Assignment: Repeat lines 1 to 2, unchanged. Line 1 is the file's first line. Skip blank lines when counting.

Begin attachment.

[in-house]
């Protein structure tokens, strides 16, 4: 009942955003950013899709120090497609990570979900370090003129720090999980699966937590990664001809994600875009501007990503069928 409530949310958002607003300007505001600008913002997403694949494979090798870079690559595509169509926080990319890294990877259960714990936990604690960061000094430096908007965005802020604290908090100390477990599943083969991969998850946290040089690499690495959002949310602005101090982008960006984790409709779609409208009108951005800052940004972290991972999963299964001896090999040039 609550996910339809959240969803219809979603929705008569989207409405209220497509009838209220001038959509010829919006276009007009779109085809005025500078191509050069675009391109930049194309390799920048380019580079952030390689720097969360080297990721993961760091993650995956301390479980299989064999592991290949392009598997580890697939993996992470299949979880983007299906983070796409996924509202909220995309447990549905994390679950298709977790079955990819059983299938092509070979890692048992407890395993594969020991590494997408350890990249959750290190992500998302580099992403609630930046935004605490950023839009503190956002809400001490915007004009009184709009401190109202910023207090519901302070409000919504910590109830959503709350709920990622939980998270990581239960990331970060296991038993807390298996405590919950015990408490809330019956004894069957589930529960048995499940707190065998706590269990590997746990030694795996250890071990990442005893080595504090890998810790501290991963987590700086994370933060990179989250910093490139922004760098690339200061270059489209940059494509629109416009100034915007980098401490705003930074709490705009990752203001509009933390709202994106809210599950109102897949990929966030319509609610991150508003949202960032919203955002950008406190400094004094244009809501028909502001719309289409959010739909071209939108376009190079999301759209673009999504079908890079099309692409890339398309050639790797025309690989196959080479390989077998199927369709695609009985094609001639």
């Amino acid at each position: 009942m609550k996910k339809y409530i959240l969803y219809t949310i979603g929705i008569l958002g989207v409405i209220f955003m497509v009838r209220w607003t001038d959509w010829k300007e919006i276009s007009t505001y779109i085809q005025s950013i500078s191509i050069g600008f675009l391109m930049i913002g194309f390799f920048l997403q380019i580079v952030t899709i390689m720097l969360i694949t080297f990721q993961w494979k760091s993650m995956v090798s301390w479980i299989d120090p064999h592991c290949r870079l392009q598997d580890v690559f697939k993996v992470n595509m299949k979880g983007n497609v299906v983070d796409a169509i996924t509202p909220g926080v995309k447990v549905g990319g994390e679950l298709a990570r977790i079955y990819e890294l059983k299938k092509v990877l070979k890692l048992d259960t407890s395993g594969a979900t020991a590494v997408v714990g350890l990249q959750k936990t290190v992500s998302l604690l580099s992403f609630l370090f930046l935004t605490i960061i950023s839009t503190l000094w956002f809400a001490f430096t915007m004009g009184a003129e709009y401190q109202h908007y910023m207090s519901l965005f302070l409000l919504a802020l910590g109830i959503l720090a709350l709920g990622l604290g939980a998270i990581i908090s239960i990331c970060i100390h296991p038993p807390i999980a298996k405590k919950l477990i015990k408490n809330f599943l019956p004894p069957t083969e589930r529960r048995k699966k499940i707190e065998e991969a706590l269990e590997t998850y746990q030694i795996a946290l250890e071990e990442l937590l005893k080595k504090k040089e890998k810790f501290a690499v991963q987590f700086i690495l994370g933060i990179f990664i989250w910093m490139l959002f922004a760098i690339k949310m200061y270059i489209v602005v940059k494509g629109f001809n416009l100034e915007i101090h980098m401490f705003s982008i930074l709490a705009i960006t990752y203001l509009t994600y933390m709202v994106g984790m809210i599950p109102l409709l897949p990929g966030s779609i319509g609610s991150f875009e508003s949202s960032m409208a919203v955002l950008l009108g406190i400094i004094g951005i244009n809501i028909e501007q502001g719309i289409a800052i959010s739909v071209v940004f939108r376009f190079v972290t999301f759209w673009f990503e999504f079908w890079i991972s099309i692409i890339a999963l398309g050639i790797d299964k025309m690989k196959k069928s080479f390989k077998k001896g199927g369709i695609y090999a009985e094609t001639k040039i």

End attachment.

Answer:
[in-house]
């Protein structure tokens, strides 16, 4: 009942955003950013899709120090497609990570979900370090003129720090999980699966937590990664001809994600875009501007990503069928 409530949310958002607003300007505001600008913002997403694949494979090798870079690559595509169509926080990319890294990877259960714990936990604690960061000094430096908007965005802020604290908090100390477990599943083969991969998850946290040089690499690495959002949310602005101090982008960006984790409709779609409208009108951005800052940004972290991972999963299964001896090999040039 609550996910339809959240969803219809979603929705008569989207409405209220497509009838209220001038959509010829919006276009007009779109085809005025500078191509050069675009391109930049194309390799920048380019580079952030390689720097969360080297990721993961760091993650995956301390479980299989064999592991290949392009598997580890697939993996992470299949979880983007299906983070796409996924509202909220995309447990549905994390679950298709977790079955990819059983299938092509070979890692048992407890395993594969020991590494997408350890990249959750290190992500998302580099992403609630930046935004605490950023839009503190956002809400001490915007004009009184709009401190109202910023207090519901302070409000919504910590109830959503709350709920990622939980998270990581239960990331970060296991038993807390298996405590919950015990408490809330019956004894069957589930529960048995499940707190065998706590269990590997746990030694795996250890071990990442005893080595504090890998810790501290991963987590700086994370933060990179989250910093490139922004760098690339200061270059489209940059494509629109416009100034915007980098401490705003930074709490705009990752203001509009933390709202994106809210599950109102897949990929966030319509609610991150508003949202960032919203955002950008406190400094004094244009809501028909502001719309289409959010739909071209939108376009190079999301759209673009999504079908890079099309692409890339398309050639790797025309690989196959080479390989077998199927369709695609009985094609001639």